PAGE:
• Musa I of Mali: The Real Life King Midas
    Articles,  Blog

    Musa I of Mali: The Real Life King Midas

    Picture the richest person you can possibly imagine. Is it Jeff Bezos, the super-wealthy Amazon founder? Or maybe Microsoft head Bill Gates? No matter who you chose, their wealth will still be peanuts next to the subject of today’s video. Musa I was a man so wealthy that the true extent of his riches are almost indescribable. The ruler of the Malian Empire from 1312 AD to around 1337, Musa was a man whose life was built on gold. As king he personally owned over half the Old World’s known gold reserves. On a single trip through Cairo he once spent so much that he caused the price of gold…

  • Historian Jim Penton discusses Jehovah’s Witnesses during the Nathan Knorr/Fred Franz presidencies
    Articles,  Blog

    Historian Jim Penton discusses Jehovah’s Witnesses during the Nathan Knorr/Fred Franz presidencies

    Hello, my name is Meleti Vivlon. And this is the third in our series of videos into the history of Jehovah’s Witnesses presented by Professor of History, James Penton. Now, if you’re not aware of who he is, he is the author of some well-known tomes into the history of Jehovah’s Witnesses, foremost of which is Apocalypse Delayed, the story of Jehovah’s Witnesses now in its third edition, a scholarly work, well researched and well worth the read. More recently, Jim has come up with the Jehovah’s Witnesses and the Third Reich. Jehovah’s Witnesses often use the history of the Germans, German witnesses who suffered under Hitler as a way…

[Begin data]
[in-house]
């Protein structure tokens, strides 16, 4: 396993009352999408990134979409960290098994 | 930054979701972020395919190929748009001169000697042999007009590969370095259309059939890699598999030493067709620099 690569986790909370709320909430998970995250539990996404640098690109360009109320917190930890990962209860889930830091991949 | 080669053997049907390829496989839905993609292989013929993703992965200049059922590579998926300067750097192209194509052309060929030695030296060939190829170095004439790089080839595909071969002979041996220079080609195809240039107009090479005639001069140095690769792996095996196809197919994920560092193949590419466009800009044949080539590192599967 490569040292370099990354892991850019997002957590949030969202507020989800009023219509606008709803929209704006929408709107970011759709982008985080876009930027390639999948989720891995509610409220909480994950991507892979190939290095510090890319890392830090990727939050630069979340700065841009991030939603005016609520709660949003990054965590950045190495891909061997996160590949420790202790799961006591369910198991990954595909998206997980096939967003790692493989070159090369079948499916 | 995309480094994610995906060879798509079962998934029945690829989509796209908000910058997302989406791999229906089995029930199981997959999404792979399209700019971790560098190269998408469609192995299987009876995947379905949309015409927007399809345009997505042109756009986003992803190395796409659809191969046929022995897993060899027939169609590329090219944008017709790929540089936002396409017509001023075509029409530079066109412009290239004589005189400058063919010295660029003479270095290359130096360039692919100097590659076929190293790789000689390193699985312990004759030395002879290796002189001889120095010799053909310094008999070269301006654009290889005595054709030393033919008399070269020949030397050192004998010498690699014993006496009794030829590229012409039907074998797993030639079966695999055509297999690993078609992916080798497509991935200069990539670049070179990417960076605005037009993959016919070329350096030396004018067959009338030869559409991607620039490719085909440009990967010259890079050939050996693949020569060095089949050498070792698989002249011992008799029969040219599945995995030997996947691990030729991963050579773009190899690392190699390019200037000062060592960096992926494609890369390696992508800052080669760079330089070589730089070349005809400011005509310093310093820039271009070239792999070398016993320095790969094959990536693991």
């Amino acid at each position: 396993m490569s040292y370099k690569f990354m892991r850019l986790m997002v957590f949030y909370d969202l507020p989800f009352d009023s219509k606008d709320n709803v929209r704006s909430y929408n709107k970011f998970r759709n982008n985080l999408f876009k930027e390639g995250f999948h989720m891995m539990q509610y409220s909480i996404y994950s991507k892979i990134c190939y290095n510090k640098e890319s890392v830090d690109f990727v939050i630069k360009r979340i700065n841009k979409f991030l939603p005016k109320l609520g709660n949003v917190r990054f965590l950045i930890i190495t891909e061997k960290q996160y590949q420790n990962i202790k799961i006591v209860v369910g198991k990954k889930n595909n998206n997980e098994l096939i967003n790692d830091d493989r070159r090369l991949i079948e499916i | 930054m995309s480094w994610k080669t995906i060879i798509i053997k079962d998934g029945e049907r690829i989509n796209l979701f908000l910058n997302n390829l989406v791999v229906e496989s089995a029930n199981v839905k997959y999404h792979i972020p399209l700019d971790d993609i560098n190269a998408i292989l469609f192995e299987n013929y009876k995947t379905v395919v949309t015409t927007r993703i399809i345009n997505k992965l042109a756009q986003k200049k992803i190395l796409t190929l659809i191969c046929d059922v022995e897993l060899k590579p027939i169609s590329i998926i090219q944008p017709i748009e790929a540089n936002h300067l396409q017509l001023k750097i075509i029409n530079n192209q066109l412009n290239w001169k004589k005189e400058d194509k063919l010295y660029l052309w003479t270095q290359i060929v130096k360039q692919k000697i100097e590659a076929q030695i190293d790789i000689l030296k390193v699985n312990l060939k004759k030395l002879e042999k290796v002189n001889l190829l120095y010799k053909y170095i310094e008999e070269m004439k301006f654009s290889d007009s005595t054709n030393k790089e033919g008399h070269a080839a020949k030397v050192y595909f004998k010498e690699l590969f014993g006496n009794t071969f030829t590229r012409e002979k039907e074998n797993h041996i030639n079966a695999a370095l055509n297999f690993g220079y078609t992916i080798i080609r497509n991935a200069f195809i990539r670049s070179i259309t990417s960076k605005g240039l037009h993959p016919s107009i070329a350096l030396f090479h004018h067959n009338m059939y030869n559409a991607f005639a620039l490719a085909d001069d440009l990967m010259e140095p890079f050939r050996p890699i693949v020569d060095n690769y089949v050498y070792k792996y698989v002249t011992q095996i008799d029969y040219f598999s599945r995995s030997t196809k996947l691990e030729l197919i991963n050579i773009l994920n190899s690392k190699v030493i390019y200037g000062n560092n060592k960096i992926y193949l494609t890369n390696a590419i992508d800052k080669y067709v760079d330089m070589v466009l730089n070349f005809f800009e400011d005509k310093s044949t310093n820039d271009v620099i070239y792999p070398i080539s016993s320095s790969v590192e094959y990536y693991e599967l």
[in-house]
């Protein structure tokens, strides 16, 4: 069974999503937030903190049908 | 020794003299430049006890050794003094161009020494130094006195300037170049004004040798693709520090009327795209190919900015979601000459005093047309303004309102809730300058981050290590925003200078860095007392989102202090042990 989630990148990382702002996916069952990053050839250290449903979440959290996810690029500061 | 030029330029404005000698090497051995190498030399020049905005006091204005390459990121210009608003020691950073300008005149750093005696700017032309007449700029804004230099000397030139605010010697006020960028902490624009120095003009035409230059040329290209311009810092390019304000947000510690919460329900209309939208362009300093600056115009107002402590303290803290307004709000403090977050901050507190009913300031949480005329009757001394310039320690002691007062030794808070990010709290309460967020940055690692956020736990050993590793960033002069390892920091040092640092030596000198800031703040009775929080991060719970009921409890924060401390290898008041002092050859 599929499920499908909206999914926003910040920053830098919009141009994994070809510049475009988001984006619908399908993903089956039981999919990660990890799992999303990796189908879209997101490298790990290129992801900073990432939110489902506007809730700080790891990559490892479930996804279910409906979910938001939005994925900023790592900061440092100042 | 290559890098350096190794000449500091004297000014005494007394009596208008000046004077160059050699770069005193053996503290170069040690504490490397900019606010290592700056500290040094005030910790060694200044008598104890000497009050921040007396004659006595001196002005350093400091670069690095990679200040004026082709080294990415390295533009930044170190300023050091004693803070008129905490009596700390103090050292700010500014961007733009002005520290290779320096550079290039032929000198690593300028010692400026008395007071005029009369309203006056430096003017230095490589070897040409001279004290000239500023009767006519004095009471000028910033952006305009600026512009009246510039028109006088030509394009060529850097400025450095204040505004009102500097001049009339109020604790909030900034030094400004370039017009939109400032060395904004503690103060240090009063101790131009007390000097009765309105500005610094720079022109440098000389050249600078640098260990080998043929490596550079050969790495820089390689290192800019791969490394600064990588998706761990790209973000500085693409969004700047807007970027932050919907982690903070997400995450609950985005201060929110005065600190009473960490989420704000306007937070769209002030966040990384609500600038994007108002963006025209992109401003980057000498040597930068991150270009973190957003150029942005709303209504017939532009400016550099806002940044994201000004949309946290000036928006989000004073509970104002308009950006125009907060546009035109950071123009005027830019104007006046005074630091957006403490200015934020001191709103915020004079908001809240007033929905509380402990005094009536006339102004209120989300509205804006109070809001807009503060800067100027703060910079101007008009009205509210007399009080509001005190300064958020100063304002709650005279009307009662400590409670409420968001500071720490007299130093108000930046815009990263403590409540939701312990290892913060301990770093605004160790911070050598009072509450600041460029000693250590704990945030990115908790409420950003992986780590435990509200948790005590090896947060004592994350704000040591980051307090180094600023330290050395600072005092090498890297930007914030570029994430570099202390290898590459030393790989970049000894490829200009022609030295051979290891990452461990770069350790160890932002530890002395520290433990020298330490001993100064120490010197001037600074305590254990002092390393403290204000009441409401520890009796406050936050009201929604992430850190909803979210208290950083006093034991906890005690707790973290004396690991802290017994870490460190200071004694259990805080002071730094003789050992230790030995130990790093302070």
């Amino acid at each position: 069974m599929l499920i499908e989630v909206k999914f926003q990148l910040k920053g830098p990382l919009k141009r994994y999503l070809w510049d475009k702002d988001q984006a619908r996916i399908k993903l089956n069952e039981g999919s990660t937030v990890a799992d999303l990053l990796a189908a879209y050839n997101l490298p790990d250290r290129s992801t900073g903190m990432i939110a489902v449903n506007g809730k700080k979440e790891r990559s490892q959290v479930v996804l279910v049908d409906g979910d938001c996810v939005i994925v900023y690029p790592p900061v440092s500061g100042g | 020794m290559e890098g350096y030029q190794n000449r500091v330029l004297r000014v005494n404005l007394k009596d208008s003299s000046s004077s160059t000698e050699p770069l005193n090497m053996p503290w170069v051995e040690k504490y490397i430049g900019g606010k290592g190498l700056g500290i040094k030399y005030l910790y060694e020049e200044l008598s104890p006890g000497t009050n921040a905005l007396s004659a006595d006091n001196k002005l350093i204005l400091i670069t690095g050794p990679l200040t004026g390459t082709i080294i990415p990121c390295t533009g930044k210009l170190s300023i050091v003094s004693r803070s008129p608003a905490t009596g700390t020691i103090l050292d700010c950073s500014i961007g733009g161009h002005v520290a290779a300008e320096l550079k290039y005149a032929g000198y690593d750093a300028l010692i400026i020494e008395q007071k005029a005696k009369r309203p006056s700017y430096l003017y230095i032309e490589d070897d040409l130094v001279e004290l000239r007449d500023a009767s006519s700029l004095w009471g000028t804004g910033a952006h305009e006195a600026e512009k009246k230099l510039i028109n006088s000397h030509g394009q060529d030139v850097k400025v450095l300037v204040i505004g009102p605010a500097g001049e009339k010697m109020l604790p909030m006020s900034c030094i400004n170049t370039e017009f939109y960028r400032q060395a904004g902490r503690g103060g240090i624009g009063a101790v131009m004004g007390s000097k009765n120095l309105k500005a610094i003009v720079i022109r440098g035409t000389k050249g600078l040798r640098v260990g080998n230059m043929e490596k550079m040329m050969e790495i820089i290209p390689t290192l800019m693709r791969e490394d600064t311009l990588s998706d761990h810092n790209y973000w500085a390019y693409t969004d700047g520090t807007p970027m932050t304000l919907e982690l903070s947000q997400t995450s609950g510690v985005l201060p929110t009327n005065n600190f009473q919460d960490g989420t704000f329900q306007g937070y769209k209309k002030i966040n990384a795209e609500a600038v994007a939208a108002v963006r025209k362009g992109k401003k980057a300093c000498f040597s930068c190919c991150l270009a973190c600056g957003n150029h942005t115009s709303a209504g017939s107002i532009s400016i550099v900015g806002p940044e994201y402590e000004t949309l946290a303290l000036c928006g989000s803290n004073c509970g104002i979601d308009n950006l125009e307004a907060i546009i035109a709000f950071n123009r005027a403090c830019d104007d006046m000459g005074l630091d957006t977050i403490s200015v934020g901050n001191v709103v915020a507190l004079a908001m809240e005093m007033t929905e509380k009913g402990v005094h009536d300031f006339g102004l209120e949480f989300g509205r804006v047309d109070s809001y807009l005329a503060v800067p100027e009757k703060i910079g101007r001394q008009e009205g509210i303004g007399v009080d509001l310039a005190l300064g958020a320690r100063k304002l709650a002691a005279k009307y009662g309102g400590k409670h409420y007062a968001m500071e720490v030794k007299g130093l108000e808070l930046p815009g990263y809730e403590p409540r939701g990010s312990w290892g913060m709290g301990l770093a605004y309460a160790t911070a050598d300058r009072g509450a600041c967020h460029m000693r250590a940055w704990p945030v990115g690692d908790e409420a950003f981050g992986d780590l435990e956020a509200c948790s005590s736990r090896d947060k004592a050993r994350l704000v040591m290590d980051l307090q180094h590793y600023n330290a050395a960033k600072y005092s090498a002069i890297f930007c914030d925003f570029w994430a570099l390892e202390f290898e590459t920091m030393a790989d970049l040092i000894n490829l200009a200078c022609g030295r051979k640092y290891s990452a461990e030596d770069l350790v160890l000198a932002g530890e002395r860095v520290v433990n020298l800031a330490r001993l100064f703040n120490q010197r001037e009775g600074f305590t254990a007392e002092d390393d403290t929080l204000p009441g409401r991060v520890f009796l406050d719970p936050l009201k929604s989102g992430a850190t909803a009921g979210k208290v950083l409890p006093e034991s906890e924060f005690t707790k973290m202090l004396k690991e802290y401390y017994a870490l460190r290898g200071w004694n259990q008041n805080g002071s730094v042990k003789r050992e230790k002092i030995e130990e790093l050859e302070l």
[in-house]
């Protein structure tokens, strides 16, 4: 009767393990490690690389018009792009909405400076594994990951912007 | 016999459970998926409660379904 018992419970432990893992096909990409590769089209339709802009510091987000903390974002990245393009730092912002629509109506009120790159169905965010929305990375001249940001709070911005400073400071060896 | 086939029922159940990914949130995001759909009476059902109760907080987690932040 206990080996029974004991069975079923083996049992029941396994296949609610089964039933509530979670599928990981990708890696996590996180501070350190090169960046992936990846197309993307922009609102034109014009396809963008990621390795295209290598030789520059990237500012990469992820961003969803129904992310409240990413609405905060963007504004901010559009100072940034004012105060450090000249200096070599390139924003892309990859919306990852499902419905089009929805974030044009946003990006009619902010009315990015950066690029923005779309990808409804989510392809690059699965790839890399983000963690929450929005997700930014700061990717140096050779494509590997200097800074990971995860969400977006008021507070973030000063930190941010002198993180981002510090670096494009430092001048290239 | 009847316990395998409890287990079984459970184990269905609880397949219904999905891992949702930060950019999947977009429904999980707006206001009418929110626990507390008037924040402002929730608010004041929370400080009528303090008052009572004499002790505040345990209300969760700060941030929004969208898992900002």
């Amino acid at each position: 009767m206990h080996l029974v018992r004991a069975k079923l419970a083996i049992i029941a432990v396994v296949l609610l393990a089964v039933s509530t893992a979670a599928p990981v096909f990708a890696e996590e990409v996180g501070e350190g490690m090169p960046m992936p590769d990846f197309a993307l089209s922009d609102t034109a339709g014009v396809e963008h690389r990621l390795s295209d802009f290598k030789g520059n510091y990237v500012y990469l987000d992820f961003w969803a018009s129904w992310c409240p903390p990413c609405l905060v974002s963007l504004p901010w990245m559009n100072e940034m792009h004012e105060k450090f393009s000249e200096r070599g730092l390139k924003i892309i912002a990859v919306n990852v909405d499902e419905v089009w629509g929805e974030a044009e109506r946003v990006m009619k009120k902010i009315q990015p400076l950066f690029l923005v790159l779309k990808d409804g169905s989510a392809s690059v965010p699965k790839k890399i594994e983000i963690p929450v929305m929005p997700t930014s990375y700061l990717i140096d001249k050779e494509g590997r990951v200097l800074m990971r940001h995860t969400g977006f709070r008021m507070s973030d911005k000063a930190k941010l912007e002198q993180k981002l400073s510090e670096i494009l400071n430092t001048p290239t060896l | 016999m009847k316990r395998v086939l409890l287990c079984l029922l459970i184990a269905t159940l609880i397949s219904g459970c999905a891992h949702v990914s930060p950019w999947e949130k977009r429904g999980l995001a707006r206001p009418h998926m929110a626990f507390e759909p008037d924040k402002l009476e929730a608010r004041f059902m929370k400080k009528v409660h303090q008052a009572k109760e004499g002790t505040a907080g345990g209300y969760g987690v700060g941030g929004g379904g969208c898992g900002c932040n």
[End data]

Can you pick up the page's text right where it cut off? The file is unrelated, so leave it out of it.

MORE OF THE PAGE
• Porfirio Diaz: Mexico’s Gentleman Dictator
    Articles,  Blog

    Porfirio Diaz: Mexico’s Gentleman Dictator

    Porfirio Diaz: Mexico’s Gentleman Dictator (Author: Morris M.) In November 1910, Mexico exploded. Triggered by a rigged election, the Mexican Revolution shook the nation. You’ve probably heard of its most-famous sons: Emiliano Zapata and Pancho Villa. You probably even know its biggest set-pieces, such as the 1914 US occupation of Veracruz. But how much do most of us know about the guy who started it all? About the guy whose rule convinced hundreds of thousands of Mexicans to take up arms and fight to overthrow him? Born in 1830, Porfirio Diaz began life as a poor nobody before rising to become his country’s absolute dictator. Starting in 1876, Diaz ruled…

  • You Weren’t There | Documentary Film | Full Length | Free YouTube Movie
    Articles,  Blog

    You Weren’t There | Documentary Film | Full Length | Free YouTube Movie

    Guitar music) – Chicago in those days wasn’t conservative, it was corrupt. A segregated, corrupt city, run by, you know, some vicious people. – It was a real tight-ass Catholic kind of shove a piece of coal up your butt you get a diamond kind of city (laughs). – It was a very closed down city. Very conservative, it was not open. – There was something about the whole Chicago rock and roll crowd that just viewed punk as like a threat. – [Man] If you walked down the street with a Mohawk, you were going to get all kinds of comments and you might get your ass kicked. –…

  • Strengthening the Second Amendment | D.C. v. Heller
    Articles,  Blog

    Strengthening the Second Amendment | D.C. v. Heller